Good Practice 4
Take a holistic approach to community engagement and community-oriented policing that involves all sectors of the society in order to find the right partners and sustain the engagement.
Although many communities have formal leaders who ably represent their peers, understand their communities and should continue to be at the forefront of community engagement initiatives, community engagement and community- oriented policing efforts tend to work best when multiple sectors within a community are involved in the initiative. It is important to incorporate community influencers who are not formal leaders into any engagement plan. This will ensure that engagement has the best chance of reaching a broad cross-section of individuals within the community and it also has the potential to aid in developing trust with different levels in the community. Providing local-level engagement officials with a broad range of potential partners, such as private sector businesses, national and local government agencies, NGOs, academia, local health care providers, teachers and the media, could give them more tools to respond to community needs. By the same token, practitioners of community-oriented policing should have access to the breadth of local law enforcement and should not be isolated from senior law enforcement leadership by excessive levels of hierarchy.
Good Practice 5
Engage women as positive change agents in their communities.
Many practitioners have internalized what research has shown – women, especially mothers, carry authority within their families and communities which can translate into positive influence against violent extremism. These practitioners repeatedly observe that women are the gatekeepers to their communities and, as such, should be involved in creating and maintaining CVE initiatives. Relatedly, the experience of community engagement to counter-gang recruitment shows that gang members were influenced to cease violent gang activity when they were faced with the prospect of having to explain their actions to their mothers.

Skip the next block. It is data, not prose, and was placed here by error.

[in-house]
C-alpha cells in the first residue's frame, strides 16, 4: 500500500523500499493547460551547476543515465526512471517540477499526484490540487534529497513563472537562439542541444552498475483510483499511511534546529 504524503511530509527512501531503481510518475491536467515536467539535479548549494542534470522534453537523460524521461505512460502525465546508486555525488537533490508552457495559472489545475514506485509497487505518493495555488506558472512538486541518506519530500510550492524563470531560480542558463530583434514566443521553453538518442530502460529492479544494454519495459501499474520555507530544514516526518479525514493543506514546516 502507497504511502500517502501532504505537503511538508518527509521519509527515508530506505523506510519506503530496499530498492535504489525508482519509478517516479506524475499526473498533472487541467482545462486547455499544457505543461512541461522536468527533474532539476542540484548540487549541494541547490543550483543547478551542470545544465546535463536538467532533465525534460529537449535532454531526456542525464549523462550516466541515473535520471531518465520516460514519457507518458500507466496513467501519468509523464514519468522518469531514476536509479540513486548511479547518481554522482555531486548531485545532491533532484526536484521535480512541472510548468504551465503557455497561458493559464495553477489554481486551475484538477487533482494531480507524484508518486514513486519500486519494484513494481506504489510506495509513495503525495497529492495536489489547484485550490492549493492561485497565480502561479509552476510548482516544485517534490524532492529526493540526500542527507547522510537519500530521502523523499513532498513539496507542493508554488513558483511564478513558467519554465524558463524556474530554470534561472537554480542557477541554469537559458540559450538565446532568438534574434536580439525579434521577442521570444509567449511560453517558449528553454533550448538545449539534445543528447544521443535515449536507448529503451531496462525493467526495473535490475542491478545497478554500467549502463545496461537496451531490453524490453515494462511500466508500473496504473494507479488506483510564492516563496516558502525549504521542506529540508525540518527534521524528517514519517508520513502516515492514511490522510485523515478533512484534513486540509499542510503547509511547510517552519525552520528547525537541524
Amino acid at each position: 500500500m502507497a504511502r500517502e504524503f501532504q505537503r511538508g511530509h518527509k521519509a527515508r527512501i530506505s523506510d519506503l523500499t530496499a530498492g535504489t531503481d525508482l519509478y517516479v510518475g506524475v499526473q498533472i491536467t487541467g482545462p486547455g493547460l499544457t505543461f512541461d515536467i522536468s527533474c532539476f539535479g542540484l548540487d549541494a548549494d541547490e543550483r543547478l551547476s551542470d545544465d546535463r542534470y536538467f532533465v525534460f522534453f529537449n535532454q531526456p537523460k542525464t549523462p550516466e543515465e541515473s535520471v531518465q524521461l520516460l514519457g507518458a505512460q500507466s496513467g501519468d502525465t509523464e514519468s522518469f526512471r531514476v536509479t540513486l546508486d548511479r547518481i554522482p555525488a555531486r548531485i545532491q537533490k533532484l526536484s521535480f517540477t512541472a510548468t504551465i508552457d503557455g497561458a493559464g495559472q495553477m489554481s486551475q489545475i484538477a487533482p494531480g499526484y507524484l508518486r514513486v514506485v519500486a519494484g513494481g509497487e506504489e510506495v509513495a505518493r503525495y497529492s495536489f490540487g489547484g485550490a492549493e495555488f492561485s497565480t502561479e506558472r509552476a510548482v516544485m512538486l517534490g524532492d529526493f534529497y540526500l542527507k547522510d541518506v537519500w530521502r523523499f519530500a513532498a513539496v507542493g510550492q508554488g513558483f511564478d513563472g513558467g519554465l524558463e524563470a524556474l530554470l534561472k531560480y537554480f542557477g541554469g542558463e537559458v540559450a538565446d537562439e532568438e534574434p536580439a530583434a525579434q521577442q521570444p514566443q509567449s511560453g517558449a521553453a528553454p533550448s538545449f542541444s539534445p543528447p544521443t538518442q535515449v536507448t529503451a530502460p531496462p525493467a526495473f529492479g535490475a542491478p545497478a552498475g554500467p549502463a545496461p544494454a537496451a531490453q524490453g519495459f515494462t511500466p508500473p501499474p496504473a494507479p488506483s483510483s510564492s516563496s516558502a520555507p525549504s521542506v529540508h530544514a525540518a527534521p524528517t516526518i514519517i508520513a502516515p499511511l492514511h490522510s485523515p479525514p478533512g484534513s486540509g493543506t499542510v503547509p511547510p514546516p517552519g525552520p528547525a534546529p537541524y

Good Practice 6
Engage youth and leverage schools for positive messages.
Research on youth and radicalization to violence focuses on the age group of 15-25 as the most targeted group for recruitment by violent extremists. Other research from similar fields such as gang recruitment defines the age of susceptibility even younger. What, therefore, holds true for community engagement and community-oriented policing is that initiatives should specifically involve youth input and inventiveness. Given that violent extremist recruiters specifically target youth, it is the youth who should be involved hands-on to help develop projects and messages that will resonate with their peers on the dangers of violent extremism. Furthermore, placing educators and community members in schools and other relevant fora to engage at-risk youth with positive messages or to provide counseling or other services can be an effective method of CVE, and can leverage the community in actively countering violent extremism.
Good Practice 7
Designate a specific individual to be the point person for engagement with the community.
Dedicated community liaison officers can focus solely on developing programs that build trust with the community and ensuring that law enforcement officials are aware of any violent extremism reported in a community. This can also keep traditional intelligence-gathering and community relationship-building separate.